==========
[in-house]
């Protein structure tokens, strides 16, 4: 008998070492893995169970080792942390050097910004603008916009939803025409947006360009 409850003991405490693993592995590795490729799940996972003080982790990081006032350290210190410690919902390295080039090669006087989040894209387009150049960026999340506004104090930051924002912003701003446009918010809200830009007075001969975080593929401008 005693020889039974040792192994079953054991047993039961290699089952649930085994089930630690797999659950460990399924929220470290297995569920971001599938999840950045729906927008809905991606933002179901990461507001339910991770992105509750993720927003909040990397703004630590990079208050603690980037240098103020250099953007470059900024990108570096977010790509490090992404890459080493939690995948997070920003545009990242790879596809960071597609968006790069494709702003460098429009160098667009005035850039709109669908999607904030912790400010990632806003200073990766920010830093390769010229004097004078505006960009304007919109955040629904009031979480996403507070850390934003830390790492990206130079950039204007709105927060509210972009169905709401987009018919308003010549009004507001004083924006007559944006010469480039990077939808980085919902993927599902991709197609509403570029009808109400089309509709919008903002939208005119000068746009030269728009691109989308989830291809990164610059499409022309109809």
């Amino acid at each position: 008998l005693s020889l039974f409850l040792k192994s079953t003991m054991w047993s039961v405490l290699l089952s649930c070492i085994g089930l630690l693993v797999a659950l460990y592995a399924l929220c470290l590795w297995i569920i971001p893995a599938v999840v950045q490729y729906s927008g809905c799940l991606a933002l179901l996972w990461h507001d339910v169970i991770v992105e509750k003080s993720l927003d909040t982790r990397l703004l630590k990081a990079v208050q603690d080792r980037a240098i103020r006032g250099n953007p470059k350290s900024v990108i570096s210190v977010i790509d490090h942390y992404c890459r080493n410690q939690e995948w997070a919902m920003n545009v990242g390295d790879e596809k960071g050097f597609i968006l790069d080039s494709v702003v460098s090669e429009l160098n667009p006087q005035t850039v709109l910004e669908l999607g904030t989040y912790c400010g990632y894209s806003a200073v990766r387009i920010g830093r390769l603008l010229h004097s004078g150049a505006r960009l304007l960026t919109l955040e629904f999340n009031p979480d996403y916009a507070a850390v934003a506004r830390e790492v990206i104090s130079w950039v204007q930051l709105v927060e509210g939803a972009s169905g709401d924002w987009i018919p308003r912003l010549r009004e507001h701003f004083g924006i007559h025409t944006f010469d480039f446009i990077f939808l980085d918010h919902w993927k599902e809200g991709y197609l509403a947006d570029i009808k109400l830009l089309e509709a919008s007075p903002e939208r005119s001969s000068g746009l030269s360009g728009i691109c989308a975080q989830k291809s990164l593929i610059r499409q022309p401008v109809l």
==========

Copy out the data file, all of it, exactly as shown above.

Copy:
[in-house]
């Protein structure tokens, strides 16, 4: 008998070492893995169970080792942390050097910004603008916009939803025409947006360009 409850003991405490693993592995590795490729799940996972003080982790990081006032350290210190410690919902390295080039090669006087989040894209387009150049960026999340506004104090930051924002912003701003446009918010809200830009007075001969975080593929401008 005693020889039974040792192994079953054991047993039961290699089952649930085994089930630690797999659950460990399924929220470290297995569920971001599938999840950045729906927008809905991606933002179901990461507001339910991770992105509750993720927003909040990397703004630590990079208050603690980037240098103020250099953007470059900024990108570096977010790509490090992404890459080493939690995948997070920003545009990242790879596809960071597609968006790069494709702003460098429009160098667009005035850039709109669908999607904030912790400010990632806003200073990766920010830093390769010229004097004078505006960009304007919109955040629904009031979480996403507070850390934003830390790492990206130079950039204007709105927060509210972009169905709401987009018919308003010549009004507001004083924006007559944006010469480039990077939808980085919902993927599902991709197609509403570029009808109400089309509709919008903002939208005119000068746009030269728009691109989308989830291809990164610059499409022309109809």
């Amino acid at each position: 008998l005693s020889l039974f409850l040792k192994s079953t003991m054991w047993s039961v405490l290699l089952s649930c070492i085994g089930l630690l693993v797999a659950l460990y592995a399924l929220c470290l590795w297995i569920i971001p893995a599938v999840v950045q490729y729906s927008g809905c799940l991606a933002l179901l996972w990461h507001d339910v169970i991770v992105e509750k003080s993720l927003d909040t982790r990397l703004l630590k990081a990079v208050q603690d080792r980037a240098i103020r006032g250099n953007p470059k350290s900024v990108i570096s210190v977010i790509d490090h942390y992404c890459r080493n410690q939690e995948w997070a919902m920003n545009v990242g390295d790879e596809k960071g050097f597609i968006l790069d080039s494709v702003v460098s090669e429009l160098n667009p006087q005035t850039v709109l910004e669908l999607g904030t989040y912790c400010g990632y894209s806003a200073v990766r387009i920010g830093r390769l603008l010229h004097s004078g150049a505006r960009l304007l960026t919109l955040e629904f999340n009031p979480d996403y916009a507070a850390v934003a506004r830390e790492v990206i104090s130079w950039v204007q930051l709105v927060e509210g939803a972009s169905g709401d924002w987009i018919p308003r912003l010549r009004e507001h701003f004083g924006i007559h025409t944006f010469d480039f446009i990077f939808l980085d918010h919902w993927k599902e809200g991709y197609l509403a947006d570029i009808k109400l830009l089309e509709a919008s007075p903002e939208r005119s001969s000068g746009l030269s360009g728009i691109c989308a975080q989830k291809s990164l593929i610059r499409q022309p401008v109809l």